Endowment funds are created primarily by gifts. Fiduciary responsibility must be exercised to protect principal, produce income through effective investment practices, and protect wishes of the donors as expressed in the terms of gifts.
The oldest endowment account is the Federal Land Grant, valued at $550,984, which resulted from sales of lands in Michigan, the proceeds of which were earmarked for the University. These funds were retained in the state treasury, and the state constitution of 1835, section 5 of Article X, protected this amount for the benefit of the University in recognition of federal grants of lands for such purposes (see Volume I, pages 36, 118, 267, and 274). An annual payment of $38,569, representing 7 percent of the endowment principal amount held by the state treasurer, was made to the University by the state. When the state constitution was revised in 1964, this annual payment was discontinued as a separate payment, with the assumption that the small amount involved would be included in the annual state appropriation for operations.
The level of book value of endowment funds has increased from $14,764,000 in 1939-40 to $98,111,000 in 1976-77. At June 30, 1977, market values of the Endowment and Other Invested Funds amounted to $117,577,000 compared to $98,111,000 book value.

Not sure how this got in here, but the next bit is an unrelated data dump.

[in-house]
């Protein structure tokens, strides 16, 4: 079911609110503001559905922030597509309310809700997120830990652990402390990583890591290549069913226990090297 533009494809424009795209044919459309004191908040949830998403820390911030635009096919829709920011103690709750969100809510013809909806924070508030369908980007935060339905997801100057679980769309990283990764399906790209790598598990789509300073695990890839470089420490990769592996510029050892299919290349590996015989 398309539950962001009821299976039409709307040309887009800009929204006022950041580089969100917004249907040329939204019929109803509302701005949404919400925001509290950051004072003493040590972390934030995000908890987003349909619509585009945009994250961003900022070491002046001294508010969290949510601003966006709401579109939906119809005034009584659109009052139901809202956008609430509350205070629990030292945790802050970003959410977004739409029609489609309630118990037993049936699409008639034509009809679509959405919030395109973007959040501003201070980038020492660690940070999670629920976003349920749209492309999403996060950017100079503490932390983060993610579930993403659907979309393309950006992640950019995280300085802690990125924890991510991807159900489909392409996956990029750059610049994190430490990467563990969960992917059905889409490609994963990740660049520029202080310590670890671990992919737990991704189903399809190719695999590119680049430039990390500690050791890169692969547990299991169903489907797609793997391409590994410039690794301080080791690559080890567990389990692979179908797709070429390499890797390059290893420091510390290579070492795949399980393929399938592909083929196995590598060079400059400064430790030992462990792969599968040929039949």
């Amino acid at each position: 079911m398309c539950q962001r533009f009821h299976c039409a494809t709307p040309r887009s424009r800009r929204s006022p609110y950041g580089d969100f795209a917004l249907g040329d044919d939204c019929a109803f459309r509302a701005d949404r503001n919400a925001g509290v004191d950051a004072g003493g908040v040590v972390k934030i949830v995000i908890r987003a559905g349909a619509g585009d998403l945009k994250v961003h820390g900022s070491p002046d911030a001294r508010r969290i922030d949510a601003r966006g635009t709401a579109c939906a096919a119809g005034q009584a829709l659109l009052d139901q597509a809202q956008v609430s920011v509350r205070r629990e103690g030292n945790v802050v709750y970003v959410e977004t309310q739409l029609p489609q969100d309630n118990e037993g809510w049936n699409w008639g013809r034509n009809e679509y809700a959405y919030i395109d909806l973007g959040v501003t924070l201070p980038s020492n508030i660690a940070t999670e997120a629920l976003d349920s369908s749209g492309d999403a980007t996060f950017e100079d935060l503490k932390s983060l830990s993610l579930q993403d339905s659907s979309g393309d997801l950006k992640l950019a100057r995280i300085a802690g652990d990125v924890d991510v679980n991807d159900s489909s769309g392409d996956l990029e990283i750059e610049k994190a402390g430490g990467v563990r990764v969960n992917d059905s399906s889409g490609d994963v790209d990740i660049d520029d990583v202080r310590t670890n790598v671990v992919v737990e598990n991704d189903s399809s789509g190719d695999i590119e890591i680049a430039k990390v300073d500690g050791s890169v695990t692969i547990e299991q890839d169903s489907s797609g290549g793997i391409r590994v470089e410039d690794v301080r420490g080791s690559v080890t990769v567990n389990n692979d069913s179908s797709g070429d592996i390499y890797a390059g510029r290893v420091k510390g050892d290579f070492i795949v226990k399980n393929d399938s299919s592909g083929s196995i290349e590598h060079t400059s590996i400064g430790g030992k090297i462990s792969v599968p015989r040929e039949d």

These funds are now entitled Endowment and Other Invested Funds and are divided into three sub-groups. The first group, labeled Endowment Funds, includes accounts which allow only the income to be expended, amounting to $62,892,000 at June 30, 1977. A second group, labeled Total Return Funds, includes accounts which allow both principal and income to be expended, and amount to $30,648,000 at June 30, 1977. Annuity and Life Income Funds make up the remainder, representing accounts where commitments exist for payments to living beneficiaries. Page 27